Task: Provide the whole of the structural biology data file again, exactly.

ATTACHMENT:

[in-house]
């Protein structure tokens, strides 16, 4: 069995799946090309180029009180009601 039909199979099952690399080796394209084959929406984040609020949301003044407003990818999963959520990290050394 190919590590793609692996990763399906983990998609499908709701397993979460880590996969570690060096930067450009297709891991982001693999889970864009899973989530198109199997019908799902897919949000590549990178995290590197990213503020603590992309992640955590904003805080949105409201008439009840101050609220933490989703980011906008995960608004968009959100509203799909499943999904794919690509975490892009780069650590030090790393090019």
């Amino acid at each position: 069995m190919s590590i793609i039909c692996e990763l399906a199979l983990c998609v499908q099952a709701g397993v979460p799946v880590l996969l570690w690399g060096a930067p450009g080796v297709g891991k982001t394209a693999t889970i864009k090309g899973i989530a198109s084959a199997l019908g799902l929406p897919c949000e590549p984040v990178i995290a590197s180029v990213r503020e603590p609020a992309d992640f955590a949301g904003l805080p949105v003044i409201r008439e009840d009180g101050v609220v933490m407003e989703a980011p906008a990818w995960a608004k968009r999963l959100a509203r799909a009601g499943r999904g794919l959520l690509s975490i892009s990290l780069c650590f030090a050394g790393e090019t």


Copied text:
[in-house]
């Protein structure tokens, strides 16, 4: 069995799946090309180029009180009601 039909199979099952690399080796394209084959929406984040609020949301003044407003990818999963959520990290050394 190919590590793609692996990763399906983990998609499908709701397993979460880590996969570690060096930067450009297709891991982001693999889970864009899973989530198109199997019908799902897919949000590549990178995290590197990213503020603590992309992640955590904003805080949105409201008439009840101050609220933490989703980011906008995960608004968009959100509203799909499943999904794919690509975490892009780069650590030090790393090019």
């Amino acid at each position: 069995m190919s590590i793609i039909c692996e990763l399906a199979l983990c998609v499908q099952a709701g397993v979460p799946v880590l996969l570690w690399g060096a930067p450009g080796v297709g891991k982001t394209a693999t889970i864009k090309g899973i989530a198109s084959a199997l019908g799902l929406p897919c949000e590549p984040v990178i995290a590197s180029v990213r503020e603590p609020a992309d992640f955590a949301g904003l805080p949105v003044i409201r008439e009840d009180g101050v609220v933490m407003e989703a980011p906008a990818w995960a608004k968009r999963l959100a509203r799909a009601g499943r999904g794919l959520l690509s975490i892009s990290l780069c650590f030090a050394g790393e090019t």